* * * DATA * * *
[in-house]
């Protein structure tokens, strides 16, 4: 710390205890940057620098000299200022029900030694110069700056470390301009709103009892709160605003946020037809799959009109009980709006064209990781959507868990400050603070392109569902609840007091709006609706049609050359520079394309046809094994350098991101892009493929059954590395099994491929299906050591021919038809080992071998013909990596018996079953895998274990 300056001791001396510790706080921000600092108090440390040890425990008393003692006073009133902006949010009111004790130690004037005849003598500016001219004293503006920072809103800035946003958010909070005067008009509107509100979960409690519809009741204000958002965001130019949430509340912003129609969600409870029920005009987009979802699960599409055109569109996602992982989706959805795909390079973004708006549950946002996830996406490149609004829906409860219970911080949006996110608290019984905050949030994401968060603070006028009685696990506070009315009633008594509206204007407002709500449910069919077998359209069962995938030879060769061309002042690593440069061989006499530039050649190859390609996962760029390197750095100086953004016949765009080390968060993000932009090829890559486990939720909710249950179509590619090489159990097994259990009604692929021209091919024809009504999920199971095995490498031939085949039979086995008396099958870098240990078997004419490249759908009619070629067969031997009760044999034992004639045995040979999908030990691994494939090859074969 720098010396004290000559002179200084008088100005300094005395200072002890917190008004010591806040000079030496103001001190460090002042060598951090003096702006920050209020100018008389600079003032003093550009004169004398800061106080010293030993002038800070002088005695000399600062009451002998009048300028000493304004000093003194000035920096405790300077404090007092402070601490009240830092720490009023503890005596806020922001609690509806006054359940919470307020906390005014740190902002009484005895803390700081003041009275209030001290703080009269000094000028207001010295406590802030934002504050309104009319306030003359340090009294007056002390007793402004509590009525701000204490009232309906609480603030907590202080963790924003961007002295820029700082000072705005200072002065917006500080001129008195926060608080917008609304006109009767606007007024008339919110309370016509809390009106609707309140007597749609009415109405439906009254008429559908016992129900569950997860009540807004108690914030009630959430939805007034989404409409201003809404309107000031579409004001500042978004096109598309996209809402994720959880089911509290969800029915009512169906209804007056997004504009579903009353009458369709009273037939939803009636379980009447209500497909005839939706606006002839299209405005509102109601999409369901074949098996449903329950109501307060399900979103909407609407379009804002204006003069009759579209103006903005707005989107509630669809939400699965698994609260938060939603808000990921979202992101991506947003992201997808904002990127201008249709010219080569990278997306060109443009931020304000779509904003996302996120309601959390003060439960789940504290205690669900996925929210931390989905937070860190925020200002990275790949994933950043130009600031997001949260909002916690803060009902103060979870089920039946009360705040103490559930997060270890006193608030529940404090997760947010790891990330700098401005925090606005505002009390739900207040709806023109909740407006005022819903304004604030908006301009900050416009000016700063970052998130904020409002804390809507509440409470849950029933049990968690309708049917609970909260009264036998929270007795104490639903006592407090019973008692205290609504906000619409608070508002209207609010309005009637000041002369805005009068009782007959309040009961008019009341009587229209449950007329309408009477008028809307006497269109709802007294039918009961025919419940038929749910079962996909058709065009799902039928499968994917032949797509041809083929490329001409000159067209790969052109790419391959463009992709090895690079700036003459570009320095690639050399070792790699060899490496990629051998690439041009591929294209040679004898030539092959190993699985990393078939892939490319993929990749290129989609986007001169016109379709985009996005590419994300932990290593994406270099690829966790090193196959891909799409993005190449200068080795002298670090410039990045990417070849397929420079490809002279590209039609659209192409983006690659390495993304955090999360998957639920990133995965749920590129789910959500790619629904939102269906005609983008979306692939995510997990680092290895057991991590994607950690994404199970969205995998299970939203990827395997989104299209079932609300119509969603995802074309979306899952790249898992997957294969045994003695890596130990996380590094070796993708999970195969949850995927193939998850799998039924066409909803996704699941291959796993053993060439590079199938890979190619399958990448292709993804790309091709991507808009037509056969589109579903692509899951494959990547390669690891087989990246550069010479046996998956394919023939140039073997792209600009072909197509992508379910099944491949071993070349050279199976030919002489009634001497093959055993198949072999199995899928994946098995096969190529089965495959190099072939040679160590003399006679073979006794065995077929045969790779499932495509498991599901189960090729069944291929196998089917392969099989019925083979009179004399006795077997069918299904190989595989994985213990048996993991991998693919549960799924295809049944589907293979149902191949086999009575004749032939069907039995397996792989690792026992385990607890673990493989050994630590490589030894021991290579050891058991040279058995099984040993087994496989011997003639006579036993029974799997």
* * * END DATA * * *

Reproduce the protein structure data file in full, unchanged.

[in-house]
């Protein structure tokens, strides 16, 4: 710390205890940057620098000299200022029900030694110069700056470390301009709103009892709160605003946020037809799959009109009980709006064209990781959507868990400050603070392109569902609840007091709006609706049609050359520079394309046809094994350098991101892009493929059954590395099994491929299906050591021919038809080992071998013909990596018996079953895998274990 300056001791001396510790706080921000600092108090440390040890425990008393003692006073009133902006949010009111004790130690004037005849003598500016001219004293503006920072809103800035946003958010909070005067008009509107509100979960409690519809009741204000958002965001130019949430509340912003129609969600409870029920005009987009979802699960599409055109569109996602992982989706959805795909390079973004708006549950946002996830996406490149609004829906409860219970911080949006996110608290019984905050949030994401968060603070006028009685696990506070009315009633008594509206204007407002709500449910069919077998359209069962995938030879060769061309002042690593440069061989006499530039050649190859390609996962760029390197750095100086953004016949765009080390968060993000932009090829890559486990939720909710249950179509590619090489159990097994259990009604692929021209091919024809009504999920199971095995490498031939085949039979086995008396099958870098240990078997004419490249759908009619070629067969031997009760044999034992004639045995040979999908030990691994494939090859074969 720098010396004290000559002179200084008088100005300094005395200072002890917190008004010591806040000079030496103001001190460090002042060598951090003096702006920050209020100018008389600079003032003093550009004169004398800061106080010293030993002038800070002088005695000399600062009451002998009048300028000493304004000093003194000035920096405790300077404090007092402070601490009240830092720490009023503890005596806020922001609690509806006054359940919470307020906390005014740190902002009484005895803390700081003041009275209030001290703080009269000094000028207001010295406590802030934002504050309104009319306030003359340090009294007056002390007793402004509590009525701000204490009232309906609480603030907590202080963790924003961007002295820029700082000072705005200072002065917006500080001129008195926060608080917008609304006109009767606007007024008339919110309370016509809390009106609707309140007597749609009415109405439906009254008429559908016992129900569950997860009540807004108690914030009630959430939805007034989404409409201003809404309107000031579409004001500042978004096109598309996209809402994720959880089911509290969800029915009512169906209804007056997004504009579903009353009458369709009273037939939803009636379980009447209500497909005839939706606006002839299209405005509102109601999409369901074949098996449903329950109501307060399900979103909407609407379009804002204006003069009759579209103006903005707005989107509630669809939400699965698994609260938060939603808000990921979202992101991506947003992201997808904002990127201008249709010219080569990278997306060109443009931020304000779509904003996302996120309601959390003060439960789940504290205690669900996925929210931390989905937070860190925020200002990275790949994933950043130009600031997001949260909002916690803060009902103060979870089920039946009360705040103490559930997060270890006193608030529940404090997760947010790891990330700098401005925090606005505002009390739900207040709806023109909740407006005022819903304004604030908006301009900050416009000016700063970052998130904020409002804390809507509440409470849950029933049990968690309708049917609970909260009264036998929270007795104490639903006592407090019973008692205290609504906000619409608070508002209207609010309005009637000041002369805005009068009782007959309040009961008019009341009587229209449950007329309408009477008028809307006497269109709802007294039918009961025919419940038929749910079962996909058709065009799902039928499968994917032949797509041809083929490329001409000159067209790969052109790419391959463009992709090895690079700036003459570009320095690639050399070792790699060899490496990629051998690439041009591929294209040679004898030539092959190993699985990393078939892939490319993929990749290129989609986007001169016109379709985009996005590419994300932990290593994406270099690829966790090193196959891909799409993005190449200068080795002298670090410039990045990417070849397929420079490809002279590209039609659209192409983006690659390495993304955090999360998957639920990133995965749920590129789910959500790619629904939102269906005609983008979306692939995510997990680092290895057991991590994607950690994404199970969205995998299970939203990827395997989104299209079932609300119509969603995802074309979306899952790249898992997957294969045994003695890596130990996380590094070796993708999970195969949850995927193939998850799998039924066409909803996704699941291959796993053993060439590079199938890979190619399958990448292709993804790309091709991507808009037509056969589109579903692509899951494959990547390669690891087989990246550069010479046996998956394919023939140039073997792209600009072909197509992508379910099944491949071993070349050279199976030919002489009634001497093959055993198949072999199995899928994946098995096969190529089965495959190099072939040679160590003399006679073979006794065995077929045969790779499932495509498991599901189960090729069944291929196998089917392969099989019925083979009179004399006795077997069918299904190989595989994985213990048996993991991998693919549960799924295809049944589907293979149902191949086999009575004749032939069907039995397996792989690792026992385990607890673990493989050994630590490589030894021991290579050891058991040279058995099984040993087994496989011997003639006579036993029974799997």